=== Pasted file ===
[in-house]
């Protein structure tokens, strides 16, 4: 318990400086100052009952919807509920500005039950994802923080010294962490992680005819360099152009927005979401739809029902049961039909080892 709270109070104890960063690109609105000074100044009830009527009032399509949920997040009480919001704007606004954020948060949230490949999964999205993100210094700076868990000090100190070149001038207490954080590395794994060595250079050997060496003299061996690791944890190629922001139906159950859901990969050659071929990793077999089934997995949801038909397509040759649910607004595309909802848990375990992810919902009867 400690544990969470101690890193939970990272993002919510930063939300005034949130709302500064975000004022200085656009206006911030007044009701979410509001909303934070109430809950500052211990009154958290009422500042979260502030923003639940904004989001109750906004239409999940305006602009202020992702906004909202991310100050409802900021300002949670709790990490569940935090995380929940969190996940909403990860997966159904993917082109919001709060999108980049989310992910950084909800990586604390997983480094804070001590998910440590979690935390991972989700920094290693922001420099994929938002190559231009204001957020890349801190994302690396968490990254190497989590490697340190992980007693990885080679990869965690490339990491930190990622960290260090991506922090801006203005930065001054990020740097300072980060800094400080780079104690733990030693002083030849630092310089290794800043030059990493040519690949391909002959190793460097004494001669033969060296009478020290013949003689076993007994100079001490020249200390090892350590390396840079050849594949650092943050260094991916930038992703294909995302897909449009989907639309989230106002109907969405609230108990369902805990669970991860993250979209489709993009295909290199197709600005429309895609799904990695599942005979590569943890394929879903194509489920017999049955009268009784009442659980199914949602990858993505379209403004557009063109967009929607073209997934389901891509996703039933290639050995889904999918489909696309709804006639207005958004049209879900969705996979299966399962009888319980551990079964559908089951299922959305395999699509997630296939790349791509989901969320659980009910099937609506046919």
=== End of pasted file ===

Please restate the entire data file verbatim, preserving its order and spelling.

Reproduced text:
[in-house]
């Protein structure tokens, strides 16, 4: 318990400086100052009952919807509920500005039950994802923080010294962490992680005819360099152009927005979401739809029902049961039909080892 709270109070104890960063690109609105000074100044009830009527009032399509949920997040009480919001704007606004954020948060949230490949999964999205993100210094700076868990000090100190070149001038207490954080590395794994060595250079050997060496003299061996690791944890190629922001139906159950859901990969050659071929990793077999089934997995949801038909397509040759649910607004595309909802848990375990992810919902009867 400690544990969470101690890193939970990272993002919510930063939300005034949130709302500064975000004022200085656009206006911030007044009701979410509001909303934070109430809950500052211990009154958290009422500042979260502030923003639940904004989001109750906004239409999940305006602009202020992702906004909202991310100050409802900021300002949670709790990490569940935090995380929940969190996940909403990860997966159904993917082109919001709060999108980049989310992910950084909800990586604390997983480094804070001590998910440590979690935390991972989700920094290693922001420099994929938002190559231009204001957020890349801190994302690396968490990254190497989590490697340190992980007693990885080679990869965690490339990491930190990622960290260090991506922090801006203005930065001054990020740097300072980060800094400080780079104690733990030693002083030849630092310089290794800043030059990493040519690949391909002959190793460097004494001669033969060296009478020290013949003689076993007994100079001490020249200390090892350590390396840079050849594949650092943050260094991916930038992703294909995302897909449009989907639309989230106002109907969405609230108990369902805990669970991860993250979209489709993009295909290199197709600005429309895609799904990695599942005979590569943890394929879903194509489920017999049955009268009784009442659980199914949602990858993505379209403004557009063109967009929607073209997934389901891509996703039933290639050995889904999918489909696309709804006639207005958004049209879900969705996979299966399962009888319980551990079964559908089951299922959305395999699509997630296939790349791509989901969320659980009910099937609506046919």